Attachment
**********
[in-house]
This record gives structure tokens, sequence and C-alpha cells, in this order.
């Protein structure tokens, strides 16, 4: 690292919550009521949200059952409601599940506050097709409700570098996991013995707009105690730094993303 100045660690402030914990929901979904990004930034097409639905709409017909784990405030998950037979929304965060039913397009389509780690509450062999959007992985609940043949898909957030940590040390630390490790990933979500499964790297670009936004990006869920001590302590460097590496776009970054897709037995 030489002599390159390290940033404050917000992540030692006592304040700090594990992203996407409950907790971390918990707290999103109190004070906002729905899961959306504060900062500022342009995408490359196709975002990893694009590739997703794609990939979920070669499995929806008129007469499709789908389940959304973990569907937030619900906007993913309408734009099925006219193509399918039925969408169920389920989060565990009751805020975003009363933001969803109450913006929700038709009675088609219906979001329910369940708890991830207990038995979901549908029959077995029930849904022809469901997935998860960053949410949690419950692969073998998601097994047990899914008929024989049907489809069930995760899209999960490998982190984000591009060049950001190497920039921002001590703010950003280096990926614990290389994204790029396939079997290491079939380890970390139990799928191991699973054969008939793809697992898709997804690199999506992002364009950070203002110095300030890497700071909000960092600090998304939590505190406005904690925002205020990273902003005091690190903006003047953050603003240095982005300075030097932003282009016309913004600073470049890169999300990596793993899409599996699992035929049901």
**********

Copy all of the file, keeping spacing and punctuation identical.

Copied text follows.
[in-house]
This record gives structure tokens, sequence and C-alpha cells, in this order.
């Protein structure tokens, strides 16, 4: 690292919550009521949200059952409601599940506050097709409700570098996991013995707009105690730094993303 100045660690402030914990929901979904990004930034097409639905709409017909784990405030998950037979929304965060039913397009389509780690509450062999959007992985609940043949898909957030940590040390630390490790990933979500499964790297670009936004990006869920001590302590460097590496776009970054897709037995 030489002599390159390290940033404050917000992540030692006592304040700090594990992203996407409950907790971390918990707290999103109190004070906002729905899961959306504060900062500022342009995408490359196709975002990893694009590739997703794609990939979920070669499995929806008129007469499709789908389940959304973990569907937030619900906007993913309408734009099925006219193509399918039925969408169920389920989060565990009751805020975003009363933001969803109450913006929700038709009675088609219906979001329910369940708890991830207990038995979901549908029959077995029930849904022809469901997935998860960053949410949690419950692969073998998601097994047990899914008929024989049907489809069930995760899209999960490998982190984000591009060049950001190497920039921002001590703010950003280096990926614990290389994204790029396939079997290491079939380890970390139990799928191991699973054969008939793809697992898709997804690199999506992002364009950070203002110095300030890497700071909000960092600090998304939590505190406005904690925002205020990273902003005091690190903006003047953050603003240095982005300075030097932003282009016309913004600073470049890169999300990596793993899409599996699992035929049901």